Deputy public works minister Jeremy Cronin says spending R206 million on upgrades to President Jacob Zuma’s private home in Nkandla is “clearly outrageous”. Talking to Talk Radio 702 presenter, John Robbie, Cronin said the costs were “clearly hard to justify”. The pubic works department report on its Nkandla investigation is being kept secret, discussed only by the joint standing committee on intelligence. The Democratic Alliance has questioned under what law the report was classified as it had expected it to be tabled in parliament. Cronin said he didn’t think the report was being covered up, but that there “does need to be sensitivity to what might be legitimate security precautions”.


Communications minister Dina Pule’s assertion that businessman Phosane Mngqibisa is not her romantic partner has been disproved. The Sunday Times investigative team responsible for a series of exposes on Mngqibisa and Pule’s relationship and how it impacted on her running of the communications department and the various state owned entities under her purview, reported that official government documents show Pule listing him as her ‘spouse’. Her former boss in the communications ministry, General Siphiwe Nyanda, confirmed to the newspaper the Mngqibisa accompanied Pule on official visits as her spouse. Records show the couple have taken 20 trips together since 2009. Pule accused the newspaper of running a smear campaign against her, and has publically denied on several occasions that Mngqibisa was her partner.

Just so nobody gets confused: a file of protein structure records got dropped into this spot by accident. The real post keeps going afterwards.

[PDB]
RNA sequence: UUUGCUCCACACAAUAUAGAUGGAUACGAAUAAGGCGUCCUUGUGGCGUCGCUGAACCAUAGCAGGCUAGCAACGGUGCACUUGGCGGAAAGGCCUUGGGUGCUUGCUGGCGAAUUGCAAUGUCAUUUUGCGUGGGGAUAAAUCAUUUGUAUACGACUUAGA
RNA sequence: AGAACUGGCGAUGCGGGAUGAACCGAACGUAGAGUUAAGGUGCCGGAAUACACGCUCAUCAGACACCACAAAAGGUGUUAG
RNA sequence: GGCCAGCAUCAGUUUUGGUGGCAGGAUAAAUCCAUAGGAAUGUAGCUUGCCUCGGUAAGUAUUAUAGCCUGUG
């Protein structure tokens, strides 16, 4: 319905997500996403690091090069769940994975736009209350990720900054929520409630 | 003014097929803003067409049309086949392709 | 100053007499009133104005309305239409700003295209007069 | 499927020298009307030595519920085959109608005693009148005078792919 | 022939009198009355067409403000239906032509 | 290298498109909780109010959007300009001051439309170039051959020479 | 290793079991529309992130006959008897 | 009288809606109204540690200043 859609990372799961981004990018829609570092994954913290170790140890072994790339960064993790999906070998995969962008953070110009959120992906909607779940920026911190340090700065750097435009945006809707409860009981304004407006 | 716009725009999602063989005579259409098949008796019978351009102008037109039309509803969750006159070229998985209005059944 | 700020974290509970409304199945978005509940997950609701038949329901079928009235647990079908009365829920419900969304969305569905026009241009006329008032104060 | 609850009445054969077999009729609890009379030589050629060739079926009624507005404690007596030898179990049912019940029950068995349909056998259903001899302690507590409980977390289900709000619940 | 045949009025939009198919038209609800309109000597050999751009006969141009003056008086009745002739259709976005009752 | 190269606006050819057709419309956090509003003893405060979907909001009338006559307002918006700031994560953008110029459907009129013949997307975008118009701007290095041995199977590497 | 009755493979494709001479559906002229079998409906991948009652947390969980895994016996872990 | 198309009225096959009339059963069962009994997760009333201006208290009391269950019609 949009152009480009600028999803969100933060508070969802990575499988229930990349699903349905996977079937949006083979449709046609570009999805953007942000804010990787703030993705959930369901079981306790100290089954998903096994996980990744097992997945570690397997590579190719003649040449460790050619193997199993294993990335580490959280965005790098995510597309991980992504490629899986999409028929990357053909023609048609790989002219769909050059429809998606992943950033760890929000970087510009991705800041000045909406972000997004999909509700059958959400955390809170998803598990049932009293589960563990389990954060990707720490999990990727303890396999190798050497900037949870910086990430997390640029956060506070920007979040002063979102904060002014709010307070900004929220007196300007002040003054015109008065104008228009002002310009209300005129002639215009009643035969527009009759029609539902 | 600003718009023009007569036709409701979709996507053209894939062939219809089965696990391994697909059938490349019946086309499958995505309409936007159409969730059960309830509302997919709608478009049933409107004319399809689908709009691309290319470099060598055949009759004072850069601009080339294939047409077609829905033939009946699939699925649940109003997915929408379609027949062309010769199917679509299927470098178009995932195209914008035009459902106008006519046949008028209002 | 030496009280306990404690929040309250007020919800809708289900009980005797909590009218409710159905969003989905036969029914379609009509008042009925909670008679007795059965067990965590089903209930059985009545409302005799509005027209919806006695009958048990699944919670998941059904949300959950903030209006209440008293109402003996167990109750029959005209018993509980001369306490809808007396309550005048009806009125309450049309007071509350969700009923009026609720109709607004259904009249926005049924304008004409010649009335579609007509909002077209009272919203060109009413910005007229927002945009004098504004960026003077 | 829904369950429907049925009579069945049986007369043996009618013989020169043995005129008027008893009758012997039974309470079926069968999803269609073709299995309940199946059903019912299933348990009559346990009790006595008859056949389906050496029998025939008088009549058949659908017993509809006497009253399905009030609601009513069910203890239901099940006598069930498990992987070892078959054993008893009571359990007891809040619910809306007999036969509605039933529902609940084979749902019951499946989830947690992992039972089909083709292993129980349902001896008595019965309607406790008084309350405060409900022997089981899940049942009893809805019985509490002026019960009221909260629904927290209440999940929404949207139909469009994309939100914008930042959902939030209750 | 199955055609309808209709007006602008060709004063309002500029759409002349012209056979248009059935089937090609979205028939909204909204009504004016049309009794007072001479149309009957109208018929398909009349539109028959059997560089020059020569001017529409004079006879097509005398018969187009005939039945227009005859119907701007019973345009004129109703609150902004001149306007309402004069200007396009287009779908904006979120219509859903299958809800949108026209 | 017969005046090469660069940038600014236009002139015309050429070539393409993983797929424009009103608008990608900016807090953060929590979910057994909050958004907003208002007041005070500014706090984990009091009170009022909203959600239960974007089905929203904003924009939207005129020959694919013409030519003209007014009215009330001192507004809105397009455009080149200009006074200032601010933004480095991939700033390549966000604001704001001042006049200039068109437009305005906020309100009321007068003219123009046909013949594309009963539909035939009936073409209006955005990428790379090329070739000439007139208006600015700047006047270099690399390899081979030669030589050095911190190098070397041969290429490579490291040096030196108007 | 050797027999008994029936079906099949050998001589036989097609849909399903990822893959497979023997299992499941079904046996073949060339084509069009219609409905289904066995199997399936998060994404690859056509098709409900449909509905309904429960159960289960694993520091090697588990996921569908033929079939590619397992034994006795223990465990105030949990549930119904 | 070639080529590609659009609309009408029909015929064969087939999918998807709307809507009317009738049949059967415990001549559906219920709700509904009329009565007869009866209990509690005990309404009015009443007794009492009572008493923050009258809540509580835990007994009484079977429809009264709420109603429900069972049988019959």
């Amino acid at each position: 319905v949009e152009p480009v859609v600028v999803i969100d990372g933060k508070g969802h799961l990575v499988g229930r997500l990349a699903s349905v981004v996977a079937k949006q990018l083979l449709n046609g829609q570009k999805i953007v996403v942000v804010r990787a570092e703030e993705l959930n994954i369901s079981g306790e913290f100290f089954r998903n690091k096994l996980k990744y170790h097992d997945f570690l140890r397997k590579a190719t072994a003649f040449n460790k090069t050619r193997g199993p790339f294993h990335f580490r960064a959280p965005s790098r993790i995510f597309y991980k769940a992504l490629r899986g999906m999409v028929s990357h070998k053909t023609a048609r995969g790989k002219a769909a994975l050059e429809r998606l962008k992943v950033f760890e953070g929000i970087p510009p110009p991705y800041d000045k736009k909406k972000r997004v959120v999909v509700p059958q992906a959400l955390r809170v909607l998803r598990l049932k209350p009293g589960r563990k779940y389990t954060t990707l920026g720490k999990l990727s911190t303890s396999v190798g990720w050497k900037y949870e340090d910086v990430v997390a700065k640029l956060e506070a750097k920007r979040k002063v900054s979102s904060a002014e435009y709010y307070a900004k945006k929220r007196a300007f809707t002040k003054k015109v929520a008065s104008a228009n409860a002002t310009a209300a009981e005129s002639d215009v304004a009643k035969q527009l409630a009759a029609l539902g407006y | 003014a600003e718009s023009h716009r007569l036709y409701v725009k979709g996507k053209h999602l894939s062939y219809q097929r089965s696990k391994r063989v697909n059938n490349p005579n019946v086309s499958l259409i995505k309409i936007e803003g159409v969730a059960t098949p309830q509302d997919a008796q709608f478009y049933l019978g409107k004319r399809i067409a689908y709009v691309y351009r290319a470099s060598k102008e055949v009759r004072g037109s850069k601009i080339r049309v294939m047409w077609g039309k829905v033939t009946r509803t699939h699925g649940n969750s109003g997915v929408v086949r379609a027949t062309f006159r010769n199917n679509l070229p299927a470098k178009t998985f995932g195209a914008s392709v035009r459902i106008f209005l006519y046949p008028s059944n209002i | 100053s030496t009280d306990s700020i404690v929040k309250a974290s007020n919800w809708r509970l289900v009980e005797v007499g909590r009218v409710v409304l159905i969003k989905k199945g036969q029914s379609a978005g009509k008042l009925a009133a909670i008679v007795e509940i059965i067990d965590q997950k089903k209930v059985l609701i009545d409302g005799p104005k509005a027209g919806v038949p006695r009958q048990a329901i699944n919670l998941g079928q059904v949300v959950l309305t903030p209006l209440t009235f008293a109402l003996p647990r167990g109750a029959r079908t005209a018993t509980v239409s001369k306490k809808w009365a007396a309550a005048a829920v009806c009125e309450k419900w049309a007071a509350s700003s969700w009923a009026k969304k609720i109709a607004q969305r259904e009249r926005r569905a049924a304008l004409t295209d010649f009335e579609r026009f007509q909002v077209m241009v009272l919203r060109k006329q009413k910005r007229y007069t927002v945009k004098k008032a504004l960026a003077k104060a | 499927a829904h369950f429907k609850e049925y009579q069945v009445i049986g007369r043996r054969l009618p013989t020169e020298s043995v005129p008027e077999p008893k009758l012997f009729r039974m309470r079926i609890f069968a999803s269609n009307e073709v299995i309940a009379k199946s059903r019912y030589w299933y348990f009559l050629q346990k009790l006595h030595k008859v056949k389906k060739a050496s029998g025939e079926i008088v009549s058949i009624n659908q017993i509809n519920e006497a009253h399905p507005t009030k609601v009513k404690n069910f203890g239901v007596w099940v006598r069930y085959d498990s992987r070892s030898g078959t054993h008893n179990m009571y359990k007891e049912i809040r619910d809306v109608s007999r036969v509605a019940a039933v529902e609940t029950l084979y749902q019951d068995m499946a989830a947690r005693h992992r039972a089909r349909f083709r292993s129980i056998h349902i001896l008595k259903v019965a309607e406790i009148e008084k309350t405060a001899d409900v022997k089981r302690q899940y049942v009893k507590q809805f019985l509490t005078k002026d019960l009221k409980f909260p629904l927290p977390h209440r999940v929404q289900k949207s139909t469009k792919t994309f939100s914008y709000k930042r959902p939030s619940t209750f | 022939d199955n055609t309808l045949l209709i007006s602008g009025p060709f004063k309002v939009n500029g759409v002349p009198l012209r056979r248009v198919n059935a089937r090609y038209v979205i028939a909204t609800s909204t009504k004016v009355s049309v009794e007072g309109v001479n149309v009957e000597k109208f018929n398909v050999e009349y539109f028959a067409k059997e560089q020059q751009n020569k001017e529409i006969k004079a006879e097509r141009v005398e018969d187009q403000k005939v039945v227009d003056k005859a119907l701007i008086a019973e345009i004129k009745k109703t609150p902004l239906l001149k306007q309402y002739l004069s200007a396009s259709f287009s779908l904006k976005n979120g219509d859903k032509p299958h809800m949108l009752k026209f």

The ANC Youth League’s financial affairs are “shambolic and chaotic”, says ANC secretary general, Gwede Mantashe, in an affidavit. University Events Management, which was contracted to manage the ANCYL’s national congress in Mangaung in 2008, when Julius Malema was elected its president, is liquidating the Youth League. The Johannesburg High Court was told the ANCYL had no assets and no funds to pay its debts. “The respondent at present has no disposable assets and its operations, which are currently limited to auditing its membership and restructuring the chaos, are being funded by the ANC,” Mantashe said. But, he said, the ANC was under no obligation to “take steps to satisfy the judgment debt”.